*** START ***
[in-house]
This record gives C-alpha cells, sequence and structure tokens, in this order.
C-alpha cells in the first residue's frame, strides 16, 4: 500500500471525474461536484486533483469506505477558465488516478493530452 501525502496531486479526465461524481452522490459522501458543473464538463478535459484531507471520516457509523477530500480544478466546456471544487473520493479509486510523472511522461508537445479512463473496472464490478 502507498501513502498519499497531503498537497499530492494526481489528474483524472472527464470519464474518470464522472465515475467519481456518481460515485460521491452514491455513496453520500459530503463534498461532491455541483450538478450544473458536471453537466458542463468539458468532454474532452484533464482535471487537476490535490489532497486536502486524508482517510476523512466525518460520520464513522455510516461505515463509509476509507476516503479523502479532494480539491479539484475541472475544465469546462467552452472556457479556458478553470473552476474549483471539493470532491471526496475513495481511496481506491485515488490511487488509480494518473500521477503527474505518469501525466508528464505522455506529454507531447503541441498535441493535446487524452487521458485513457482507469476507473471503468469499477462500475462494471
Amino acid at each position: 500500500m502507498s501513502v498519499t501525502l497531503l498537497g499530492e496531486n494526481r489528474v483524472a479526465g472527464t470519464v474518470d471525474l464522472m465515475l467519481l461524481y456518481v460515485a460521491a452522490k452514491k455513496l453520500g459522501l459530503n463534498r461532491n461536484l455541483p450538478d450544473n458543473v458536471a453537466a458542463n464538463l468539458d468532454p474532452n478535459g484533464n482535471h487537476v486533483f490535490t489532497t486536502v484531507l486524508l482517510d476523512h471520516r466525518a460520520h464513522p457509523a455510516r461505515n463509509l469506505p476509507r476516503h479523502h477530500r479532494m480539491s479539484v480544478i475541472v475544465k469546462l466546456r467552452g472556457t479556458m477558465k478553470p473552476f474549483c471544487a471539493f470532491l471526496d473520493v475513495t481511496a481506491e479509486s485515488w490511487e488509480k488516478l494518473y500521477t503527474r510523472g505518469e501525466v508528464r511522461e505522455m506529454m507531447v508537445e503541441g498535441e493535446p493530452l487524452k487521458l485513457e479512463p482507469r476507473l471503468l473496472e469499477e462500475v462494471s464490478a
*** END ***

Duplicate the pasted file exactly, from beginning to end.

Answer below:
[in-house]
This record gives C-alpha cells, sequence and structure tokens, in this order.
C-alpha cells in the first residue's frame, strides 16, 4: 500500500471525474461536484486533483469506505477558465488516478493530452 501525502496531486479526465461524481452522490459522501458543473464538463478535459484531507471520516457509523477530500480544478466546456471544487473520493479509486510523472511522461508537445479512463473496472464490478 502507498501513502498519499497531503498537497499530492494526481489528474483524472472527464470519464474518470464522472465515475467519481456518481460515485460521491452514491455513496453520500459530503463534498461532491455541483450538478450544473458536471453537466458542463468539458468532454474532452484533464482535471487537476490535490489532497486536502486524508482517510476523512466525518460520520464513522455510516461505515463509509476509507476516503479523502479532494480539491479539484475541472475544465469546462467552452472556457479556458478553470473552476474549483471539493470532491471526496475513495481511496481506491485515488490511487488509480494518473500521477503527474505518469501525466508528464505522455506529454507531447503541441498535441493535446487524452487521458485513457482507469476507473471503468469499477462500475462494471
Amino acid at each position: 500500500m502507498s501513502v498519499t501525502l497531503l498537497g499530492e496531486n494526481r489528474v483524472a479526465g472527464t470519464v474518470d471525474l464522472m465515475l467519481l461524481y456518481v460515485a460521491a452522490k452514491k455513496l453520500g459522501l459530503n463534498r461532491n461536484l455541483p450538478d450544473n458543473v458536471a453537466a458542463n464538463l468539458d468532454p474532452n478535459g484533464n482535471h487537476v486533483f490535490t489532497t486536502v484531507l486524508l482517510d476523512h471520516r466525518a460520520h464513522p457509523a455510516r461505515n463509509l469506505p476509507r476516503h479523502h477530500r479532494m480539491s479539484v480544478i475541472v475544465k469546462l466546456r467552452g472556457t479556458m477558465k478553470p473552476f474549483c471544487a471539493f470532491l471526496d473520493v475513495t481511496a481506491e479509486s485515488w490511487e488509480k488516478l494518473y500521477t503527474r510523472g505518469e501525466v508528464r511522461e505522455m506529454m507531447v508537445e503541441g498535441e493535446p493530452l487524452k487521458l485513457e479512463p482507469r476507473l471503468l473496472e469499477e462500475v462494471s464490478a